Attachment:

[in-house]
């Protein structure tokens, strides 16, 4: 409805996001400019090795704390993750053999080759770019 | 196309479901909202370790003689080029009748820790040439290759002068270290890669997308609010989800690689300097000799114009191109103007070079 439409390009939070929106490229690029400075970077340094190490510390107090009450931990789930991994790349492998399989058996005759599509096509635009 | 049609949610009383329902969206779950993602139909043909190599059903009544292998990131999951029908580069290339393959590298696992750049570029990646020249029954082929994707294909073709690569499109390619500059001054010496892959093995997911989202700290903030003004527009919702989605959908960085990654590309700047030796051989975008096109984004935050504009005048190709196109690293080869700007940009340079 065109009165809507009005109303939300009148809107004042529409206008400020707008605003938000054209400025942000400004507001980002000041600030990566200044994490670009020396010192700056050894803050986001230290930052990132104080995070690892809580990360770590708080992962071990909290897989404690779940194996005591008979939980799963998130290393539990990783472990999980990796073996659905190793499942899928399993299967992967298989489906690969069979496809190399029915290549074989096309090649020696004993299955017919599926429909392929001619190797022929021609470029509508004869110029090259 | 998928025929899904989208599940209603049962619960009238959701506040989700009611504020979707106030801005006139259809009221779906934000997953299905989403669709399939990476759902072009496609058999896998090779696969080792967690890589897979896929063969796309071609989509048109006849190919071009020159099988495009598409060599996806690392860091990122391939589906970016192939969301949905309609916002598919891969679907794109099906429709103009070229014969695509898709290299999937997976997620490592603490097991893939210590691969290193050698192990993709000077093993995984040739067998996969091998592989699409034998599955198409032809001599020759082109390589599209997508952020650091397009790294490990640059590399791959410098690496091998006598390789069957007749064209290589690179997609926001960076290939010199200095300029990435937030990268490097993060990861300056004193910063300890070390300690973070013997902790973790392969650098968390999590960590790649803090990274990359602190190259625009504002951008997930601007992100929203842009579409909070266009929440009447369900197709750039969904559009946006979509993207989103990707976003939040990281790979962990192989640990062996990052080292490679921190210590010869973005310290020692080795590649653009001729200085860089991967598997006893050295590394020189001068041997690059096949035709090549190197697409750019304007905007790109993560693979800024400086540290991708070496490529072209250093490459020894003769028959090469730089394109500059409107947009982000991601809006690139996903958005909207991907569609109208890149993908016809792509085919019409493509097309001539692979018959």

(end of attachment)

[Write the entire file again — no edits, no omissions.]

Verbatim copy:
[in-house]
């Protein structure tokens, strides 16, 4: 409805996001400019090795704390993750053999080759770019 | 196309479901909202370790003689080029009748820790040439290759002068270290890669997308609010989800690689300097000799114009191109103007070079 439409390009939070929106490229690029400075970077340094190490510390107090009450931990789930991994790349492998399989058996005759599509096509635009 | 049609949610009383329902969206779950993602139909043909190599059903009544292998990131999951029908580069290339393959590298696992750049570029990646020249029954082929994707294909073709690569499109390619500059001054010496892959093995997911989202700290903030003004527009919702989605959908960085990654590309700047030796051989975008096109984004935050504009005048190709196109690293080869700007940009340079 065109009165809507009005109303939300009148809107004042529409206008400020707008605003938000054209400025942000400004507001980002000041600030990566200044994490670009020396010192700056050894803050986001230290930052990132104080995070690892809580990360770590708080992962071990909290897989404690779940194996005591008979939980799963998130290393539990990783472990999980990796073996659905190793499942899928399993299967992967298989489906690969069979496809190399029915290549074989096309090649020696004993299955017919599926429909392929001619190797022929021609470029509508004869110029090259 | 998928025929899904989208599940209603049962619960009238959701506040989700009611504020979707106030801005006139259809009221779906934000997953299905989403669709399939990476759902072009496609058999896998090779696969080792967690890589897979896929063969796309071609989509048109006849190919071009020159099988495009598409060599996806690392860091990122391939589906970016192939969301949905309609916002598919891969679907794109099906429709103009070229014969695509898709290299999937997976997620490592603490097991893939210590691969290193050698192990993709000077093993995984040739067998996969091998592989699409034998599955198409032809001599020759082109390589599209997508952020650091397009790294490990640059590399791959410098690496091998006598390789069957007749064209290589690179997609926001960076290939010199200095300029990435937030990268490097993060990861300056004193910063300890070390300690973070013997902790973790392969650098968390999590960590790649803090990274990359602190190259625009504002951008997930601007992100929203842009579409909070266009929440009447369900197709750039969904559009946006979509993207989103990707976003939040990281790979962990192989640990062996990052080292490679921190210590010869973005310290020692080795590649653009001729200085860089991967598997006893050295590394020189001068041997690059096949035709090549190197697409750019304007905007790109993560693979800024400086540290991708070496490529072209250093490459020894003769028959090469730089394109500059409107947009982000991601809006690139996903958005909207991907569609109208890149993908016809792509085919019409493509097309001539692979018959």